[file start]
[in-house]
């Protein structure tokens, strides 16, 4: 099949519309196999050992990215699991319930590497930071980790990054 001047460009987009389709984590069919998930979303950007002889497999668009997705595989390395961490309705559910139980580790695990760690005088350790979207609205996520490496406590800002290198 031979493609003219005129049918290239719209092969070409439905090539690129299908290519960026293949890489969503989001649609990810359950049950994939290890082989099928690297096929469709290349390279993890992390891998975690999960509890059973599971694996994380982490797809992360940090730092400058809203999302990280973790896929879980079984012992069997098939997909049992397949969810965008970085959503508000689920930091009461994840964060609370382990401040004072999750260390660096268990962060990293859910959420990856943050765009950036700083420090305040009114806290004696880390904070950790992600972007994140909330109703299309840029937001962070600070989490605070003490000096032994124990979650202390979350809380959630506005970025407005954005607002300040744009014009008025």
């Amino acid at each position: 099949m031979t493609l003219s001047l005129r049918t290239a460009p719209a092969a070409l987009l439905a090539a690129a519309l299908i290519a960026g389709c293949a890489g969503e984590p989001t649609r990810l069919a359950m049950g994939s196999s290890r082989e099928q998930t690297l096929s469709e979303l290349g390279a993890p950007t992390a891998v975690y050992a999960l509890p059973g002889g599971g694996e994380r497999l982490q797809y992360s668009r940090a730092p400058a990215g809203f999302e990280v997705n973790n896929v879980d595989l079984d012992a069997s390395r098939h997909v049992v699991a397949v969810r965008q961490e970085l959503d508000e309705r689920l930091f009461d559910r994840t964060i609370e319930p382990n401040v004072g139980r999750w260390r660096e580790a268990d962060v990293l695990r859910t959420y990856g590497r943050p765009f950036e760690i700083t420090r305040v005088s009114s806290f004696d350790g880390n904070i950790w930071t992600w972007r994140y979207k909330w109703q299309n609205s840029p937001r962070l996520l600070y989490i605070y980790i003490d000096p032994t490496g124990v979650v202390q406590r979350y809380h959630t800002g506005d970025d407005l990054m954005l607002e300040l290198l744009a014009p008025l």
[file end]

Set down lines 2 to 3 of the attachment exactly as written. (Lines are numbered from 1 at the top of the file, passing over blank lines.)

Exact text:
């Protein structure tokens, strides 16, 4: 099949519309196999050992990215699991319930590497930071980790990054 001047460009987009389709984590069919998930979303950007002889497999668009997705595989390395961490309705559910139980580790695990760690005088350790979207609205996520490496406590800002290198 031979493609003219005129049918290239719209092969070409439905090539690129299908290519960026293949890489969503989001649609990810359950049950994939290890082989099928690297096929469709290349390279993890992390891998975690999960509890059973599971694996994380982490797809992360940090730092400058809203999302990280973790896929879980079984012992069997098939997909049992397949969810965008970085959503508000689920930091009461994840964060609370382990401040004072999750260390660096268990962060990293859910959420990856943050765009950036700083420090305040009114806290004696880390904070950790992600972007994140909330109703299309840029937001962070600070989490605070003490000096032994124990979650202390979350809380959630506005970025407005954005607002300040744009014009008025």
């Amino acid at each position: 099949m031979t493609l003219s001047l005129r049918t290239a460009p719209a092969a070409l987009l439905a090539a690129a519309l299908i290519a960026g389709c293949a890489g969503e984590p989001t649609r990810l069919a359950m049950g994939s196999s290890r082989e099928q998930t690297l096929s469709e979303l290349g390279a993890p950007t992390a891998v975690y050992a999960l509890p059973g002889g599971g694996e994380r497999l982490q797809y992360s668009r940090a730092p400058a990215g809203f999302e990280v997705n973790n896929v879980d595989l079984d012992a069997s390395r098939h997909v049992v699991a397949v969810r965008q961490e970085l959503d508000e309705r689920l930091f009461d559910r994840t964060i609370e319930p382990n401040v004072g139980r999750w260390r660096e580790a268990d962060v990293l695990r859910t959420y990856g590497r943050p765009f950036e760690i700083t420090r305040v005088s009114s806290f004696d350790g880390n904070i950790w930071t992600w972007r994140y979207k909330w109703q299309n609205s840029p937001r962070l996520l600070y989490i605070y980790i003490d000096p032994t490496g124990v979650v202390q406590r979350y809380h959630t800002g506005d970025d407005l990054m954005l607002e300040l290198l744009a014009p008025l």